o So a 6 t/ha wheat crop with the stubble burned would remove 90 kg K/ha and if the stubble was cut and carted about twice that amount removed.

          Selecting the right timing – in synchrony with the demand of the crop – the safest place for nutrients is in the barn or in the crop – some are mobile (eg N &S) while P and K are less mobile so losses by leaching are less likely – but on lighter sands everything moves. Timing is about minimizing the potential losses – but some crops differ in their response to later nutrients
            · Wheat and canola are pretty good at compensating for early sulfur and nitrogen deficiencies – but there are other things that come to play such as weed competition due to early vigour. It was also clear that early sown, and so well grown crops – were much better at coping with the flooding that came their way (within reason).
            · What about late N for protein – a matter of great balance. The pinch points are that
                o the crop really needs more N (leaf symptoms, N-rich strip)
                o that N can be supplied to the crop – later applications are less efficient than earlier applications
                o can enough N be supplied to increase protein - to raise the protein content of 5 t/ha wheat crop 1% with a 50% efficiency of N use (high) - is 20 kg N.
                o is the current protein estimate near enough to get benefit from a 1% protein increase or will it just go from 8.5% to 9.5% without achieving a grade change.
                o the N supplied is late enough (GS60+) that the N goes to grain not yield. N uptake and remobilization finishes earlier than carbohydrate deposition.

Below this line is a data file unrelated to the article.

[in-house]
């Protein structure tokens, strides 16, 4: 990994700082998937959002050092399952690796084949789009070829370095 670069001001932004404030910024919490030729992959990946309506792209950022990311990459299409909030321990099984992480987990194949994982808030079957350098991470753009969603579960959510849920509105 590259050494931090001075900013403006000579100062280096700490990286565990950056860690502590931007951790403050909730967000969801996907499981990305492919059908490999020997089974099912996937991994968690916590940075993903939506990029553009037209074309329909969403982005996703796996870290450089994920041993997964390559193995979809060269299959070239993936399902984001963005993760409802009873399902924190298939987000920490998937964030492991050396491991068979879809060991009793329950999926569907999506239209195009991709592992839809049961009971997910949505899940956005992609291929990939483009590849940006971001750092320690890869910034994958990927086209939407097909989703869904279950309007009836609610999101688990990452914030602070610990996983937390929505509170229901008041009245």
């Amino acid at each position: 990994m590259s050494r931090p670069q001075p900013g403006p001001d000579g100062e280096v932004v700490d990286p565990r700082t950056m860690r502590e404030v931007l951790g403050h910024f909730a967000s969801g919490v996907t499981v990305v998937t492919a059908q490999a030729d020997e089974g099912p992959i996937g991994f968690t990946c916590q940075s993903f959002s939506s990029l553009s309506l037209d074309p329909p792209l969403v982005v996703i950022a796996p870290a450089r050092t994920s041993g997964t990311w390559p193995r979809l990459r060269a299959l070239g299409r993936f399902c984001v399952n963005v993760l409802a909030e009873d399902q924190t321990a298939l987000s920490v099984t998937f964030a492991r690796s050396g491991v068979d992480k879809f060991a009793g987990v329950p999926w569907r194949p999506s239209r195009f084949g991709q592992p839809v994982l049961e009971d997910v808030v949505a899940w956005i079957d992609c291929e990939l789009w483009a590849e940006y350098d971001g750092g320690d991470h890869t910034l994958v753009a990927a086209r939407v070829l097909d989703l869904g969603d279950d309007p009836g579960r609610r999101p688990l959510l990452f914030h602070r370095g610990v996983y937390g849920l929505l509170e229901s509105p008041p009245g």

o With a long and cool finish, carbohydrate synthesis will continue giving larger grain size, so the benefit may end as higher yields rather than higher protein.
            · Generally applying Zn later than about 3-5 leaf stage gives less response than early applications (at seeding for example). Later applications can give a boost to grain Zn but have little impact on yield.
            · Where soils are strongly binding to nutrients – such as Cu and high organic matter, applying it as a foliar and even quite late is a good strategy.
            Selecting the right place – this means the nutrients are where the crop can access them. A couple of examples –
              · topdressed N can get stranded in the topsoil if there is little rain to wash it into the root zone – while some is lost through volatilization, the losses are generally small (<20%). The lack of response is mainly due to lack of access as in many cases much of the N will be recovered in the following crop.
              · Paddock zoning – is the obvious one – using pH maps to direct liming is a great strategy, and using drones or some other sensing technologies can really help focus on areas that might require different strategies – this might mean using N sources with added sulfur on sandy soils, or patching off areas that have inadequate plant density to get a response.
              · Fertilizer banding at seeding – bands are good as nutrient release from them is generally slower – but having seeds in them is not so good. Damage can occur with wide rows, light soils, heavy rates, dry conditions and N sources in particular, but K is also a culprit.

            So there are the 4 R’s – match the right source applied at the right rate, supplied at the right time and in the right place.

            Despite these observations, there are still things we have seen this season that are not easily explained. Physiological issues such as leaf yellows, alternating cold and warm conditions meaning awns can get trapped in the boot, leaf bronzing maybe due to frost, tearing of leaves due to wind, veinal striping of leaves maybe due to the good conditions - not everything is nutritional in origin so accurate diagnosis is critical to identify the next steps in the plan.

            Additional Resources

            AGT wheat yellows bulletinSize: 0.63 MB